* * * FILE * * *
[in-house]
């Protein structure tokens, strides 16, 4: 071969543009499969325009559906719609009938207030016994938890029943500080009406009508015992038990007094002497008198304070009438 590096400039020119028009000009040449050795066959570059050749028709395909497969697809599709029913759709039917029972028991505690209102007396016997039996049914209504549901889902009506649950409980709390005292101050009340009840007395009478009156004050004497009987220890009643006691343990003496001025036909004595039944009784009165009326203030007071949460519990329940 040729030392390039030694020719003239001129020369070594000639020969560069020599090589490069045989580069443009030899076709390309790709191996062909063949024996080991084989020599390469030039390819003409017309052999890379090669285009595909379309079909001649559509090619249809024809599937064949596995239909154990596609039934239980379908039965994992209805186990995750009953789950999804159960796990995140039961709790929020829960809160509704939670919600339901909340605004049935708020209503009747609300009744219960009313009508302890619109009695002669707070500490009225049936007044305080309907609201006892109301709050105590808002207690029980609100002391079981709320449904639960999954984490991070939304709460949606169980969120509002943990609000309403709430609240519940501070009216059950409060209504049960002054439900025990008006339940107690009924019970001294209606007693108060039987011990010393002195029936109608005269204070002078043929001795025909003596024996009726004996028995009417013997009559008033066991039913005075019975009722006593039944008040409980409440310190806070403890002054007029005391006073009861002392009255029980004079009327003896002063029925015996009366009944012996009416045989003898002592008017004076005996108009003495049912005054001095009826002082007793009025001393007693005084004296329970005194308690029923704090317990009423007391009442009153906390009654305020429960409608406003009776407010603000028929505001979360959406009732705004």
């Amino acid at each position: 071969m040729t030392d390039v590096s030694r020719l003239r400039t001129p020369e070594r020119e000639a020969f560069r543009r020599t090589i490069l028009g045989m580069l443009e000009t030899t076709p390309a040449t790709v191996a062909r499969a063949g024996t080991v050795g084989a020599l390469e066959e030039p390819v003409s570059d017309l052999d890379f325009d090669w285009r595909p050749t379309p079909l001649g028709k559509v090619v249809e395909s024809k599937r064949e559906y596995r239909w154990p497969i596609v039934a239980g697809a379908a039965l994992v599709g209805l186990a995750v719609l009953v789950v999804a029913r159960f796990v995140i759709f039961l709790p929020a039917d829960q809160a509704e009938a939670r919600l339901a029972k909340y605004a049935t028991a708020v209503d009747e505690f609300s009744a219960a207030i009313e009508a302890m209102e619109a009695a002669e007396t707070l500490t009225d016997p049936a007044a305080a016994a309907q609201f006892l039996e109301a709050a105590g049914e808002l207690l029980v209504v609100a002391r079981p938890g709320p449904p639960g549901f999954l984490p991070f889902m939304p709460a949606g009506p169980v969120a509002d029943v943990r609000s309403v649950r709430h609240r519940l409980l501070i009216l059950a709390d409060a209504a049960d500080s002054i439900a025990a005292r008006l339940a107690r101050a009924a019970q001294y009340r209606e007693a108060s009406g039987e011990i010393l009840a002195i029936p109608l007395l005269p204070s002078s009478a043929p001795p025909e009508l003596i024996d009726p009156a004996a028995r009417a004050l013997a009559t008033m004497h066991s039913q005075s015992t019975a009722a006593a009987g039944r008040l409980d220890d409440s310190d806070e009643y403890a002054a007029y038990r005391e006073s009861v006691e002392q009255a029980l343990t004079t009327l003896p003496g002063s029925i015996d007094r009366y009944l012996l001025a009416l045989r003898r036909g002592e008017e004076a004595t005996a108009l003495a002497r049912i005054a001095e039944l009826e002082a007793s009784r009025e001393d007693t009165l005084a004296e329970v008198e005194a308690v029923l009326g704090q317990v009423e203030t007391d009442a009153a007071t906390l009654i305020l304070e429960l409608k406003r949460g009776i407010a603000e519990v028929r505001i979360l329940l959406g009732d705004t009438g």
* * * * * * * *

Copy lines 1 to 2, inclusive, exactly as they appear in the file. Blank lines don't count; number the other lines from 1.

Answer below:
[in-house]
């Protein structure tokens, strides 16, 4: 071969543009499969325009559906719609009938207030016994938890029943500080009406009508015992038990007094002497008198304070009438 590096400039020119028009000009040449050795066959570059050749028709395909497969697809599709029913759709039917029972028991505690209102007396016997039996049914209504549901889902009506649950409980709390005292101050009340009840007395009478009156004050004497009987220890009643006691343990003496001025036909004595039944009784009165009326203030007071949460519990329940 040729030392390039030694020719003239001129020369070594000639020969560069020599090589490069045989580069443009030899076709390309790709191996062909063949024996080991084989020599390469030039390819003409017309052999890379090669285009595909379309079909001649559509090619249809024809599937064949596995239909154990596609039934239980379908039965994992209805186990995750009953789950999804159960796990995140039961709790929020829960809160509704939670919600339901909340605004049935708020209503009747609300009744219960009313009508302890619109009695002669707070500490009225049936007044305080309907609201006892109301709050105590808002207690029980609100002391079981709320449904639960999954984490991070939304709460949606169980969120509002943990609000309403709430609240519940501070009216059950409060209504049960002054439900025990008006339940107690009924019970001294209606007693108060039987011990010393002195029936109608005269204070002078043929001795025909003596024996009726004996028995009417013997009559008033066991039913005075019975009722006593039944008040409980409440310190806070403890002054007029005391006073009861002392009255029980004079009327003896002063029925015996009366009944012996009416045989003898002592008017004076005996108009003495049912005054001095009826002082007793009025001393007693005084004296329970005194308690029923704090317990009423007391009442009153906390009654305020429960409608406003009776407010603000028929505001979360959406009732705004």